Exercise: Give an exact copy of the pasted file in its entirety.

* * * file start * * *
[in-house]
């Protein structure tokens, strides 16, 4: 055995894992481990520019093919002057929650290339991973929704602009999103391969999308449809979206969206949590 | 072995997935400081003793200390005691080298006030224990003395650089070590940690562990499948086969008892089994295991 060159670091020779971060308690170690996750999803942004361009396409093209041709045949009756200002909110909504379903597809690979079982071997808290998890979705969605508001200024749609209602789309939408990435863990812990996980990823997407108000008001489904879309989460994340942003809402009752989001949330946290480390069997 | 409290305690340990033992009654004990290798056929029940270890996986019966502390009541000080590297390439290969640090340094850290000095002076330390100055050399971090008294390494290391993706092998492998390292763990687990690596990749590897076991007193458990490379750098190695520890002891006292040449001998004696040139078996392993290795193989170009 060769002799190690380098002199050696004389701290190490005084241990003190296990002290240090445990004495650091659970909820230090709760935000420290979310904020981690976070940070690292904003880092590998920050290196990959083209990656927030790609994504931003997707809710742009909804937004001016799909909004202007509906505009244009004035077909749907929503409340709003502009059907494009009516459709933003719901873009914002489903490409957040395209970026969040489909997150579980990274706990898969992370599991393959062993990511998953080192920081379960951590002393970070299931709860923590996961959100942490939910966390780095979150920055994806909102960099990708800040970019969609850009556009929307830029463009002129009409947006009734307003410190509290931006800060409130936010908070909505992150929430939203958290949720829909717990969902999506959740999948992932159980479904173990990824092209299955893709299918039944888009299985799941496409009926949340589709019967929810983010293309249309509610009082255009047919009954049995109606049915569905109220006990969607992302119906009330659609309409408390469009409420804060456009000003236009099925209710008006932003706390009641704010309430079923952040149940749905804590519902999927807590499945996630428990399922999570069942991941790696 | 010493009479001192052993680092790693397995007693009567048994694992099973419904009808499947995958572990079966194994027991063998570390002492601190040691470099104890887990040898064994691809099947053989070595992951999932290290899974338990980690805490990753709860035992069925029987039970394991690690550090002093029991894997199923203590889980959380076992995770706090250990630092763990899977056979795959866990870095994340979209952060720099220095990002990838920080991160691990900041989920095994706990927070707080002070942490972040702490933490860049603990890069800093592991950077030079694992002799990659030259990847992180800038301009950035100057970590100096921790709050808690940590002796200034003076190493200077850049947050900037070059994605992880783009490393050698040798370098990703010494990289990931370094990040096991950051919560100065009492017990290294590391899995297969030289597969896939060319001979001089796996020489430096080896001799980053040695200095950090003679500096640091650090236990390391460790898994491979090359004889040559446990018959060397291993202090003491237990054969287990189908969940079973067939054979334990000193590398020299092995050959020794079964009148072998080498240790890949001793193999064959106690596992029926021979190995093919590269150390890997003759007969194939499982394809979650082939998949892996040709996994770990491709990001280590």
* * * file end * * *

[in-house]
């Protein structure tokens, strides 16, 4: 055995894992481990520019093919002057929650290339991973929704602009999103391969999308449809979206969206949590 | 072995997935400081003793200390005691080298006030224990003395650089070590940690562990499948086969008892089994295991 060159670091020779971060308690170690996750999803942004361009396409093209041709045949009756200002909110909504379903597809690979079982071997808290998890979705969605508001200024749609209602789309939408990435863990812990996980990823997407108000008001489904879309989460994340942003809402009752989001949330946290480390069997 | 409290305690340990033992009654004990290798056929029940270890996986019966502390009541000080590297390439290969640090340094850290000095002076330390100055050399971090008294390494290391993706092998492998390292763990687990690596990749590897076991007193458990490379750098190695520890002891006292040449001998004696040139078996392993290795193989170009 060769002799190690380098002199050696004389701290190490005084241990003190296990002290240090445990004495650091659970909820230090709760935000420290979310904020981690976070940070690292904003880092590998920050290196990959083209990656927030790609994504931003997707809710742009909804937004001016799909909004202007509906505009244009004035077909749907929503409340709003502009059907494009009516459709933003719901873009914002489903490409957040395209970026969040489909997150579980990274706990898969992370599991393959062993990511998953080192920081379960951590002393970070299931709860923590996961959100942490939910966390780095979150920055994806909102960099990708800040970019969609850009556009929307830029463009002129009409947006009734307003410190509290931006800060409130936010908070909505992150929430939203958290949720829909717990969902999506959740999948992932159980479904173990990824092209299955893709299918039944888009299985799941496409009926949340589709019967929810983010293309249309509610009082255009047919009954049995109606049915569905109220006990969607992302119906009330659609309409408390469009409420804060456009000003236009099925209710008006932003706390009641704010309430079923952040149940749905804590519902999927807590499945996630428990399922999570069942991941790696 | 010493009479001192052993680092790693397995007693009567048994694992099973419904009808499947995958572990079966194994027991063998570390002492601190040691470099104890887990040898064994691809099947053989070595992951999932290290899974338990980690805490990753709860035992069925029987039970394991690690550090002093029991894997199923203590889980959380076992995770706090250990630092763990899977056979795959866990870095994340979209952060720099220095990002990838920080991160691990900041989920095994706990927070707080002070942490972040702490933490860049603990890069800093592991950077030079694992002799990659030259990847992180800038301009950035100057970590100096921790709050808690940590002796200034003076190493200077850049947050900037070059994605992880783009490393050698040798370098990703010494990289990931370094990040096991950051919560100065009492017990290294590391899995297969030289597969896939060319001979001089796996020489430096080896001799980053040695200095950090003679500096640091650090236990390391460790898994491979090359004889040559446990018959060397291993202090003491237990054969287990189908969940079973067939054979334990000193590398020299092995050959020794079964009148072998080498240790890949001793193999064959106690596992029926021979190995093919590269150390890997003759007969194939499982394809979650082939998949892996040709996994770990491709990001280590």